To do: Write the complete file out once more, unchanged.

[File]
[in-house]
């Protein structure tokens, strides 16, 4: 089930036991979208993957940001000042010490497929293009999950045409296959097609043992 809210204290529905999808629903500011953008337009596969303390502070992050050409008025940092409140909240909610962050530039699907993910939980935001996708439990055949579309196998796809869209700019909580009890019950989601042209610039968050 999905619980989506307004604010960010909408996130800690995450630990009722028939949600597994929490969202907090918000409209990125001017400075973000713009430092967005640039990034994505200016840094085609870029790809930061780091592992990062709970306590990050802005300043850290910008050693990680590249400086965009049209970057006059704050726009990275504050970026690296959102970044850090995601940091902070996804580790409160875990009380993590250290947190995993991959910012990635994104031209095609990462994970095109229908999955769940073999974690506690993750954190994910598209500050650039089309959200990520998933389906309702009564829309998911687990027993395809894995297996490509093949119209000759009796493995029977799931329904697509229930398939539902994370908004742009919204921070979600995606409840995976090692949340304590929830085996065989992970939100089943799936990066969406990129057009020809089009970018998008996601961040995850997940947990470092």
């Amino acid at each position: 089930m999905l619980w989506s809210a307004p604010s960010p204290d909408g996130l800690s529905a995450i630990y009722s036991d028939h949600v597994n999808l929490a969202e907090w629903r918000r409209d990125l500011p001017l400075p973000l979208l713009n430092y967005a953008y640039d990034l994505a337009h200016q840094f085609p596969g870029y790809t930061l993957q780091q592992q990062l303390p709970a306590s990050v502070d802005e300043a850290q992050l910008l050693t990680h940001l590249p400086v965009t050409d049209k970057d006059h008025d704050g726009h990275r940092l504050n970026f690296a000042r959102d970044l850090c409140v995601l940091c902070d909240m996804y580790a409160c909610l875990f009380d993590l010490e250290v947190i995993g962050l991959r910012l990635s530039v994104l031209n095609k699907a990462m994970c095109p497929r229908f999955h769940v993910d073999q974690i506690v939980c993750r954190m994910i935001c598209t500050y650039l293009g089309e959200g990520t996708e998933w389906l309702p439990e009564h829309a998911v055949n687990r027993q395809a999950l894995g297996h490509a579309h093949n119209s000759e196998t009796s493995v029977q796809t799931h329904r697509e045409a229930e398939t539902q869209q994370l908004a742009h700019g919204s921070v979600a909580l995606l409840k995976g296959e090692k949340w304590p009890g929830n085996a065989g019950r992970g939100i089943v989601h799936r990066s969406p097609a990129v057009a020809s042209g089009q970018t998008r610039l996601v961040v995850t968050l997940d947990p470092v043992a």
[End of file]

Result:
[in-house]
């Protein structure tokens, strides 16, 4: 089930036991979208993957940001000042010490497929293009999950045409296959097609043992 809210204290529905999808629903500011953008337009596969303390502070992050050409008025940092409140909240909610962050530039699907993910939980935001996708439990055949579309196998796809869209700019909580009890019950989601042209610039968050 999905619980989506307004604010960010909408996130800690995450630990009722028939949600597994929490969202907090918000409209990125001017400075973000713009430092967005640039990034994505200016840094085609870029790809930061780091592992990062709970306590990050802005300043850290910008050693990680590249400086965009049209970057006059704050726009990275504050970026690296959102970044850090995601940091902070996804580790409160875990009380993590250290947190995993991959910012990635994104031209095609990462994970095109229908999955769940073999974690506690993750954190994910598209500050650039089309959200990520998933389906309702009564829309998911687990027993395809894995297996490509093949119209000759009796493995029977799931329904697509229930398939539902994370908004742009919204921070979600995606409840995976090692949340304590929830085996065989992970939100089943799936990066969406990129057009020809089009970018998008996601961040995850997940947990470092």
């Amino acid at each position: 089930m999905l619980w989506s809210a307004p604010s960010p204290d909408g996130l800690s529905a995450i630990y009722s036991d028939h949600v597994n999808l929490a969202e907090w629903r918000r409209d990125l500011p001017l400075p973000l979208l713009n430092y967005a953008y640039d990034l994505a337009h200016q840094f085609p596969g870029y790809t930061l993957q780091q592992q990062l303390p709970a306590s990050v502070d802005e300043a850290q992050l910008l050693t990680h940001l590249p400086v965009t050409d049209k970057d006059h008025d704050g726009h990275r940092l504050n970026f690296a000042r959102d970044l850090c409140v995601l940091c902070d909240m996804y580790a409160c909610l875990f009380d993590l010490e250290v947190i995993g962050l991959r910012l990635s530039v994104l031209n095609k699907a990462m994970c095109p497929r229908f999955h769940v993910d073999q974690i506690v939980c993750r954190m994910i935001c598209t500050y650039l293009g089309e959200g990520t996708e998933w389906l309702p439990e009564h829309a998911v055949n687990r027993q395809a999950l894995g297996h490509a579309h093949n119209s000759e196998t009796s493995v029977q796809t799931h329904r697509e045409a229930e398939t539902q869209q994370l908004a742009h700019g919204s921070v979600a909580l995606l409840k995976g296959e090692k949340w304590p009890g929830n085996a065989g019950r992970g939100i089943v989601h799936r990066s969406p097609a990129v057009a020809s042209g089009q970018t998008r610039l996601v961040v995850t968050l997940d947990p470092v043992a």